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Unable to load host key “/nsconfig/ssh/ssh_host_dsa_key”: invalid format

Regenerate a new ssh dsa key

======================

Delete/Backup existing corrupted dsa private and pub key locate in /nsconfig/ssh/

> rm /nsoconfig/ssh/ssh_host_dsa_key

> rm /nsoconfig/ssh/ssh_host_dsa_key.pub

Generate a new dsa private and pub key.

> ssh-keygen -t dsa

Give same location and name as previous key :: /nsconfig/ssh/ssh_host_dsa_key

> reboot or reload config file with command: /usr/sbin/sshd -f /etc/sshd_config


Another solution is disable dsa ssh key as is not really required since rsa key is present.

=================

Edit file /etc/sshd_config and comment out [#] dsa key line

root@adc# cat /etc/sshd_config

Port 22

#ListenAddress 0.0.0.0

#ListenAddress :: Protocol 2

HostKey /nsconfig/ssh/ssh_host_rsa_key

#HostKey /nsconfig/ssh/ssh_host_dsa_key Safe file

Copy sshd_config to /nsconfig/

> cp /etc/sshd_config /nsconfig/

Reload sshd with command:

> /usr/sbin/sshd -f /nsconfig/sshd_config

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Error: “Invalid Certificate” When Installing SSL Certificate on NetScaler Appliance

Hidden Control Characters in CertificateKey File

You can use OpenSSL implementation of BSD Unix distribution on NetScaler to import/export the certificate and key files. The exported files are free of the control characters that are preventing successful installation of the certificate and key files:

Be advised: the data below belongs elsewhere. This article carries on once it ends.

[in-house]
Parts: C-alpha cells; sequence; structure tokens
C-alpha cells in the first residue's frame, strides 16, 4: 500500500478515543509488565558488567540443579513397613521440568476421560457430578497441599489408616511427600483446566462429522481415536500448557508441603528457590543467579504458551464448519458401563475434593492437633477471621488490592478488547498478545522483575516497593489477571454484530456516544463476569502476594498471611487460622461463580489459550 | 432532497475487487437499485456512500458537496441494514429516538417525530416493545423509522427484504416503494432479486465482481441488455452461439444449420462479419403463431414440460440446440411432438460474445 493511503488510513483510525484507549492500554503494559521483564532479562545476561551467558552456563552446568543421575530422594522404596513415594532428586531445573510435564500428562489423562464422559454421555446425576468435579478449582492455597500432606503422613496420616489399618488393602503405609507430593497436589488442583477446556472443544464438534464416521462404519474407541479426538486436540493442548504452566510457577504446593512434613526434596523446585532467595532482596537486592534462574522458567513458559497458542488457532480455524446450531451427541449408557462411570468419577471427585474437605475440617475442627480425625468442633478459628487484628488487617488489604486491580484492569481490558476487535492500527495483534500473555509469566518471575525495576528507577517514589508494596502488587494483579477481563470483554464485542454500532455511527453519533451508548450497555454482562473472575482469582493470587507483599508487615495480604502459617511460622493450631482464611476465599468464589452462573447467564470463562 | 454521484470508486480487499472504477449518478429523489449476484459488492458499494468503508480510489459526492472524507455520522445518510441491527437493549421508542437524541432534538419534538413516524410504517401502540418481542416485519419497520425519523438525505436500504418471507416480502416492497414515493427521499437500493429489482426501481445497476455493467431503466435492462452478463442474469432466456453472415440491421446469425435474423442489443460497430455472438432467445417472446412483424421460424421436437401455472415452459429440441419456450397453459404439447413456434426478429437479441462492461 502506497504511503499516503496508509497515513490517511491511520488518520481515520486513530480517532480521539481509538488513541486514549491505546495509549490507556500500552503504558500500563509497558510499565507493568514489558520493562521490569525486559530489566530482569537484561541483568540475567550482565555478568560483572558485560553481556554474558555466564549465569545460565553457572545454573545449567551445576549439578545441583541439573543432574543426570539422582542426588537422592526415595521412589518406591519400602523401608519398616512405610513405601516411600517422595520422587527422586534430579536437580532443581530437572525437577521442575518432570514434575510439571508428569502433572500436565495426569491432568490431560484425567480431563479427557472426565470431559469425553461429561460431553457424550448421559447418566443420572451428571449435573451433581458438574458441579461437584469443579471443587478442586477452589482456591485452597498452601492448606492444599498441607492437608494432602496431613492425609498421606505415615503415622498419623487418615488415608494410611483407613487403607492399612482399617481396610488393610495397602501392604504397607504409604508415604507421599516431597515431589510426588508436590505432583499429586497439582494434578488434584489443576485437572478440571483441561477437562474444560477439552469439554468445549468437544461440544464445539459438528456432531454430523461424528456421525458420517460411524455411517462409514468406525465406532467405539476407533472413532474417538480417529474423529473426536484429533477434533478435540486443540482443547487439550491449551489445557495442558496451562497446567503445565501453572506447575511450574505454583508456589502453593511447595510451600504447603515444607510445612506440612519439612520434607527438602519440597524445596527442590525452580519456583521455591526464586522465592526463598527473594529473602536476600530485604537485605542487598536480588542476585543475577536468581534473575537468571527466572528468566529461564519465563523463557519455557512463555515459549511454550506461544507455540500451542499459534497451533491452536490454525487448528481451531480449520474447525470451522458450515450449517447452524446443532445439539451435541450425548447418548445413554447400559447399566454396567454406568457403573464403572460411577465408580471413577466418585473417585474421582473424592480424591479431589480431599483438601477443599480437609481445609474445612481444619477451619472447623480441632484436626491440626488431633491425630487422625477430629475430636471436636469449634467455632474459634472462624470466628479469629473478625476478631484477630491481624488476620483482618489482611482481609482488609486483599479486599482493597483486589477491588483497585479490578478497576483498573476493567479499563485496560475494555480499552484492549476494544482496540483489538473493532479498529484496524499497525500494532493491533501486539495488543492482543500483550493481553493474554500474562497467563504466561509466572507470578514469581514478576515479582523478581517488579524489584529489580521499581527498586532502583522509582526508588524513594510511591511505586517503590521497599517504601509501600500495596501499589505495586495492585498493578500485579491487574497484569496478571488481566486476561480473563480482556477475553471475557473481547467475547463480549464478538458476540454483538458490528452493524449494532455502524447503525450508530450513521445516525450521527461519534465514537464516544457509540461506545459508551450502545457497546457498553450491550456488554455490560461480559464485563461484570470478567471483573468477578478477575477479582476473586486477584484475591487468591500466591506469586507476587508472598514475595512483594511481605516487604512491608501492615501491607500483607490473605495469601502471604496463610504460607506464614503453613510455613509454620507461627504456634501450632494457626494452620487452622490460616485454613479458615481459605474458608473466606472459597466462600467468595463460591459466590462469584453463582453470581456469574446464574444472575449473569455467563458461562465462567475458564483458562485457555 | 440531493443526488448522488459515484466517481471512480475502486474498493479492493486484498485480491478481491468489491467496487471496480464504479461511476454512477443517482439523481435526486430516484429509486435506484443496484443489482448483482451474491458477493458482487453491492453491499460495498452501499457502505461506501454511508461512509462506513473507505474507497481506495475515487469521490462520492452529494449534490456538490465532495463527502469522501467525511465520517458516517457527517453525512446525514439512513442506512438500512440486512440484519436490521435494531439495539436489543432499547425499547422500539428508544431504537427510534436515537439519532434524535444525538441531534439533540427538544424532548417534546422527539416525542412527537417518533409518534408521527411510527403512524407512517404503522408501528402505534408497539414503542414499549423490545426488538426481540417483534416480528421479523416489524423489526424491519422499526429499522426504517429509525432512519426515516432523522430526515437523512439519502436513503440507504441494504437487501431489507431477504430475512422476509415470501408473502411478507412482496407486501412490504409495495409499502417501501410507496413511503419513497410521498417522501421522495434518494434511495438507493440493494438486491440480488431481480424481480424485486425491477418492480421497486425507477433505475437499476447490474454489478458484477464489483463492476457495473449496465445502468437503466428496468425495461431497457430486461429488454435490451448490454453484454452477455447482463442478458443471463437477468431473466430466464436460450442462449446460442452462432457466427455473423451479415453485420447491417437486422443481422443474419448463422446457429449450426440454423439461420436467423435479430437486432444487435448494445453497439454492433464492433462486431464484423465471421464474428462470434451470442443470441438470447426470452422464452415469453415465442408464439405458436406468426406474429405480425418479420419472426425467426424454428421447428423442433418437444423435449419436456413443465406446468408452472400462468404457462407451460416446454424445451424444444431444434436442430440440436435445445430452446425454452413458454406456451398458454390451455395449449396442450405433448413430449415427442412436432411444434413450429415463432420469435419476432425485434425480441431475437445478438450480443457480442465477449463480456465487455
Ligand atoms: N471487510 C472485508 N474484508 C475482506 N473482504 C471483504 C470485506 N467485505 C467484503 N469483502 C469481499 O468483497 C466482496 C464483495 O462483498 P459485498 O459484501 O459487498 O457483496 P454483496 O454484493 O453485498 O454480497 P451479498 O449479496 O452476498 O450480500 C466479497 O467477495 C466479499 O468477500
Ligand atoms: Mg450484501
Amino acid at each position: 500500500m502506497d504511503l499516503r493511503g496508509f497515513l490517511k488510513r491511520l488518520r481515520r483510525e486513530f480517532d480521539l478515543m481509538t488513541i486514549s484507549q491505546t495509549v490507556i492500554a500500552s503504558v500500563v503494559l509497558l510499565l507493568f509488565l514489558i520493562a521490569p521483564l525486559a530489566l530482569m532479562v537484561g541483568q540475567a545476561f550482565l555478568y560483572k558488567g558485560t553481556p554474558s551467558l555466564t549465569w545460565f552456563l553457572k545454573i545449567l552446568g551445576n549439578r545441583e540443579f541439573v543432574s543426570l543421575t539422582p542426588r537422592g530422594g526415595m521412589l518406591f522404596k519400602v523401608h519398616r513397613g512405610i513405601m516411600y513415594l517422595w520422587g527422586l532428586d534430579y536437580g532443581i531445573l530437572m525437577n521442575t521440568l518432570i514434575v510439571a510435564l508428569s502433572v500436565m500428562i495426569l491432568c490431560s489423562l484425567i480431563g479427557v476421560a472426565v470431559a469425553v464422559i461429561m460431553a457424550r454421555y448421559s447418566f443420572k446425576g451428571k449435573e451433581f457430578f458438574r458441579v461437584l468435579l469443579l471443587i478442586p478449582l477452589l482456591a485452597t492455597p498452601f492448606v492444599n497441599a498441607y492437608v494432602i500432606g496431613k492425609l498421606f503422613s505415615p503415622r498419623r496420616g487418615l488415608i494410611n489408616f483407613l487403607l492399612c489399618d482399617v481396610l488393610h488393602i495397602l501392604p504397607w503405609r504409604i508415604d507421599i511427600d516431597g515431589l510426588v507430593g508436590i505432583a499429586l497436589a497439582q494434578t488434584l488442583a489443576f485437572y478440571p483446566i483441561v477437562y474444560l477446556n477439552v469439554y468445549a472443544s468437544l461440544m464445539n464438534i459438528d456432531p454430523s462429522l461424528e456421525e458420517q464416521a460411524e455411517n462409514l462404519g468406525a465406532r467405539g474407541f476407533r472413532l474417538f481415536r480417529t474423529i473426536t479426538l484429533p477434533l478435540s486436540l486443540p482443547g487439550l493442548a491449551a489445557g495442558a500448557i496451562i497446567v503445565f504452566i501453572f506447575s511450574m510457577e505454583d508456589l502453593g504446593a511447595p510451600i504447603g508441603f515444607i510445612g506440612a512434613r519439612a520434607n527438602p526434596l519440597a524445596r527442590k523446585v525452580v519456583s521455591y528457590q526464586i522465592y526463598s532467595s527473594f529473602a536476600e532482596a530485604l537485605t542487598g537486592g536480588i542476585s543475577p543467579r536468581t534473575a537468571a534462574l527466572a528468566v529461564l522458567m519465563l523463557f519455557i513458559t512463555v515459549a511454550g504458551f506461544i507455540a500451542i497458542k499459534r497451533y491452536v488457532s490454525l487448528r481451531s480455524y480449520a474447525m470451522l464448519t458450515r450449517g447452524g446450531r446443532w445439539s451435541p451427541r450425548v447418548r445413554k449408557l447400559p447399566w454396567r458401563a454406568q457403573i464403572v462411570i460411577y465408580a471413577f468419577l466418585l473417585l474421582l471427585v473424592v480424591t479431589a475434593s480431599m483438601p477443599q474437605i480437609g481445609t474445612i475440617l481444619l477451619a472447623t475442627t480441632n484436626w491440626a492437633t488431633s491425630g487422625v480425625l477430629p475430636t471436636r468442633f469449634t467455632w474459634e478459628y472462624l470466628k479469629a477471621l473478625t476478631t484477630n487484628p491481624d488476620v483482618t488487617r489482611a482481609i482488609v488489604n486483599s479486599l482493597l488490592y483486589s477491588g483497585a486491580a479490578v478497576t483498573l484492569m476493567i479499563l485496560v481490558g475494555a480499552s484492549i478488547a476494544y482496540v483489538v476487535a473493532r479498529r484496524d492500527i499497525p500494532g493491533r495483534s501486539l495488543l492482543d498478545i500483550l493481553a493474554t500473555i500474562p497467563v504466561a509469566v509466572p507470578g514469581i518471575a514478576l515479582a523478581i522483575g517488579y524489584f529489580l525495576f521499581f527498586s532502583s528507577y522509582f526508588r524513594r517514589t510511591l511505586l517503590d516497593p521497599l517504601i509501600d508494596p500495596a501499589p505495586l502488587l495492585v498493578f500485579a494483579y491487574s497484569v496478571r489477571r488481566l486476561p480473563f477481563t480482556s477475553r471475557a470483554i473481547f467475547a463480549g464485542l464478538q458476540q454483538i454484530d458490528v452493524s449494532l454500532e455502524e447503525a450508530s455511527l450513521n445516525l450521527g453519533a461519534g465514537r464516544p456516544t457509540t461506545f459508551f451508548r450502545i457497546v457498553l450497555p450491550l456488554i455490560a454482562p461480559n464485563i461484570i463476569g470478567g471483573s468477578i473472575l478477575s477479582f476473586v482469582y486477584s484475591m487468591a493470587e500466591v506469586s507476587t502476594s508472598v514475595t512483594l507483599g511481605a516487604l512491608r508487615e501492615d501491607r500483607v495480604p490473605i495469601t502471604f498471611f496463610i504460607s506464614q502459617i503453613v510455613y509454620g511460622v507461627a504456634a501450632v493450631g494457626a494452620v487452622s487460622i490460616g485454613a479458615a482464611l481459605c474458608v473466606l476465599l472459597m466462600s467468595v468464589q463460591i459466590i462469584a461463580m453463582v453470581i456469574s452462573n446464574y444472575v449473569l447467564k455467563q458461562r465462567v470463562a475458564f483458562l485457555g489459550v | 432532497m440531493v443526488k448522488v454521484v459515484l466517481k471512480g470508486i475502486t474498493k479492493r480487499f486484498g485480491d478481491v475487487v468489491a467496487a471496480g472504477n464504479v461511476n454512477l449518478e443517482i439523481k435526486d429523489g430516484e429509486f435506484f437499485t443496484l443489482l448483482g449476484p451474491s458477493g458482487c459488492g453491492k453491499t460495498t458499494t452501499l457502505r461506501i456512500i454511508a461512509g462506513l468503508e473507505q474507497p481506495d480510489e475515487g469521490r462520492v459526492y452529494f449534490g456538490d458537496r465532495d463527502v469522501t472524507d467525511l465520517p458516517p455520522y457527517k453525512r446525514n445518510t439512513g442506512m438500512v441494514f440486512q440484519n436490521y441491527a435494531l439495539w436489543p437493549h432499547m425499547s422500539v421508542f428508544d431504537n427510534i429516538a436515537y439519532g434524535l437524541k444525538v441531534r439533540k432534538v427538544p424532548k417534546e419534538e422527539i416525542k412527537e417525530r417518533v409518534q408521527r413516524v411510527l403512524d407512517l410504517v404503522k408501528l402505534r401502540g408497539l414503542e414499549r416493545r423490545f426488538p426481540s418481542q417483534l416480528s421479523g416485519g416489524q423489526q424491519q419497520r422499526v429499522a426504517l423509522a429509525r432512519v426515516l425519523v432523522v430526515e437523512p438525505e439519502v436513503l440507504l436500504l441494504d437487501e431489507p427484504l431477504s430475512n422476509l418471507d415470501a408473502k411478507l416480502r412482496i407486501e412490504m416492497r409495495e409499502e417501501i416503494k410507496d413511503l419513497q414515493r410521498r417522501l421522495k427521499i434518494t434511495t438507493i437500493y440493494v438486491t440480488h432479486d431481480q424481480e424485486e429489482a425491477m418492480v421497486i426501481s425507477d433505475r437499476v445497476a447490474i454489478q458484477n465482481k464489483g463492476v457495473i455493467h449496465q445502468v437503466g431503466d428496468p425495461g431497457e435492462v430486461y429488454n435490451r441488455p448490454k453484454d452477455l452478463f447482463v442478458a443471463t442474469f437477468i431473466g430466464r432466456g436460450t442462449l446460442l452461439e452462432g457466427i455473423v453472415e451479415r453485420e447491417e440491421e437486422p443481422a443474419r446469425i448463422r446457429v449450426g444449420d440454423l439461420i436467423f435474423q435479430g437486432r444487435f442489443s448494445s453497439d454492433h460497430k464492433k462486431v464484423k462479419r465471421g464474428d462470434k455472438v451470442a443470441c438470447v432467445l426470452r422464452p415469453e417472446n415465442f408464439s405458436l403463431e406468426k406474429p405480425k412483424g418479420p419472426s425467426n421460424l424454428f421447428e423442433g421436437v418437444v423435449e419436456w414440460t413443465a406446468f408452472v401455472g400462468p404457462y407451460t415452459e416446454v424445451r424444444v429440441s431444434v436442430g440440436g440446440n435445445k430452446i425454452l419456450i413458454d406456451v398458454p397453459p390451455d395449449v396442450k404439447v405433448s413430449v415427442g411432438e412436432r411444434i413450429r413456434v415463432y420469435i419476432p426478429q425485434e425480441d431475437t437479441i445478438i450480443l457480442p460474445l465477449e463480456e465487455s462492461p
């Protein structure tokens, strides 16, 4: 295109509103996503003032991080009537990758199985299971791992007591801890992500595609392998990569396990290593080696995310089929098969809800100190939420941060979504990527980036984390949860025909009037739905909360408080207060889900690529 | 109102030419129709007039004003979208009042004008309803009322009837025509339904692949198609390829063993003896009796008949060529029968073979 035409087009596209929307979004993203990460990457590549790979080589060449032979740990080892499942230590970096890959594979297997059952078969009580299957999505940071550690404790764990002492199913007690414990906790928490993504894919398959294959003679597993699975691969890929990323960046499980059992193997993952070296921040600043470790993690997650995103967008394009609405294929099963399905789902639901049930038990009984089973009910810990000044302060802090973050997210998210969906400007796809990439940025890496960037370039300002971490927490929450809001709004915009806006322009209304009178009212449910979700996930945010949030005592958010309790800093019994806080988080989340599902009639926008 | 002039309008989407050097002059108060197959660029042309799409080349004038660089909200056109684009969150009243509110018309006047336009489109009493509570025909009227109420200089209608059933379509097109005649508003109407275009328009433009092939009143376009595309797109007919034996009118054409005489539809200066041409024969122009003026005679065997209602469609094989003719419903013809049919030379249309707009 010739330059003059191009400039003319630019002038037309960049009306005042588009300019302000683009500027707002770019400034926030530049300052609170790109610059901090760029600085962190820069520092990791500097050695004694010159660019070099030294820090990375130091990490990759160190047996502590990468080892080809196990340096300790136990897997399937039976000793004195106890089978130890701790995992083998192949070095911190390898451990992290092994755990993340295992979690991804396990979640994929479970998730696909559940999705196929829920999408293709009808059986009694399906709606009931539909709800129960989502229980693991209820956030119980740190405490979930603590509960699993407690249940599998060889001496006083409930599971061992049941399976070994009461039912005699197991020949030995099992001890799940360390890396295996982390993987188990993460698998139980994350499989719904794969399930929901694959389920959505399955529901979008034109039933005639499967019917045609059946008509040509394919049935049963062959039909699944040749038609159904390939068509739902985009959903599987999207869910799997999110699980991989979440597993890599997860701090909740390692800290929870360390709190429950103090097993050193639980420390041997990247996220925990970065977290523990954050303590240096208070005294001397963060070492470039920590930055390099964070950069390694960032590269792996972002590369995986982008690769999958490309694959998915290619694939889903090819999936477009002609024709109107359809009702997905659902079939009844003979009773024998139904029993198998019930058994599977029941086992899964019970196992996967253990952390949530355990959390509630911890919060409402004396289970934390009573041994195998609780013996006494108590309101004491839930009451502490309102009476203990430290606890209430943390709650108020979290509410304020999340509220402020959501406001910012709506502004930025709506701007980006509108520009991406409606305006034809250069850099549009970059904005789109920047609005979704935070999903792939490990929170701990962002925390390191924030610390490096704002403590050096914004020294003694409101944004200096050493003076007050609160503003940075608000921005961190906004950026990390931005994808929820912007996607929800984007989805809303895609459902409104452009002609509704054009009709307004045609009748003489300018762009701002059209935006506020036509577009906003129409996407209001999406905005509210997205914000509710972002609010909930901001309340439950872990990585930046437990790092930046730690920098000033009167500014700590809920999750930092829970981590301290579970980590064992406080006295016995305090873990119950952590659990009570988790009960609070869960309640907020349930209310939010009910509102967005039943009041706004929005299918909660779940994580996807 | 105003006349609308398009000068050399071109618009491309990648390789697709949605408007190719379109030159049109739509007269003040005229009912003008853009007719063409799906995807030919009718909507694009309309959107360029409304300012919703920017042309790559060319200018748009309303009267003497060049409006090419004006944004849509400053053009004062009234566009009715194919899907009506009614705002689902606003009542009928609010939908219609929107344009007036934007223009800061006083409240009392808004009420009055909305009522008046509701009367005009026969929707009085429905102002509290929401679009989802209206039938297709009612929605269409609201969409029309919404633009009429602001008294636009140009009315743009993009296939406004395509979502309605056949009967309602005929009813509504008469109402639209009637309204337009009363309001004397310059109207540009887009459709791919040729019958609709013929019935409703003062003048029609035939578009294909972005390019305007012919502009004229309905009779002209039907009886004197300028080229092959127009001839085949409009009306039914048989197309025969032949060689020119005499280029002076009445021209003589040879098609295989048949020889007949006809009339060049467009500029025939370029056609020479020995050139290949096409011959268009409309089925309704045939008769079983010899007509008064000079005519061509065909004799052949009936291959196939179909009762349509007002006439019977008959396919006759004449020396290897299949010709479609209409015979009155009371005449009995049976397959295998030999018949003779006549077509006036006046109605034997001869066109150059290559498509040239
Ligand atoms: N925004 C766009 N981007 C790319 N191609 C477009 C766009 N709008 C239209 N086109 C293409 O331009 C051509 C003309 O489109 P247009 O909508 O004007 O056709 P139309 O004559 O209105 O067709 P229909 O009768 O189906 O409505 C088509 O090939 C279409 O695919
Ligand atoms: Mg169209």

1. Use a secure copy program (WinSCP ) to copy the certificate and key files to the /nsconfig/ssl directory of the NetScaler appliance.

    The Certificate and Key files can also be uploaded to the NetScaler using the Configuration Utility. Navigate to Traffic Management > SSL > Manage Certificates / Keys / CSRs > Upload as shown in the following screen shots:

    User-added image

    User-added image

  2. Open a Secure Shell (SSH) session to the appliance, and after authentication, run the shell command to switch to shell.

  3. Navigate to /nsconfig/ssl directory:

    cd /nsconfig/ssl

  4. Use OpenSSL to import and export the certificate file. The following example is for PEM or Base64 certificates:

    openssl x509 -in <certificateFileName> -out <newCertificateFileName>

  5. Use OpenSSL to import and export the key file. The following example is for PEM or Base64 key files:

    openssl rsa -in <keyFileName> -out <newKeyFileName>

You will now be able to successfully import the certificate on the NetScaler appliance by using the new exported version of the files.

SSL Certificate not Encoded in Base-64 Format

Open the certificate on a Windows computer and convert it to Base-64 encoded X.509 (.CER) and then install the certificate on the appliance:

  1. Go to Start > Run and type mmc on a Windows machine.

    User-added image

  2. Double-click and open the certificate file that you want to convert.

    User-added image

  3. Click Details.

    User-added image

  4. Click Copy to File.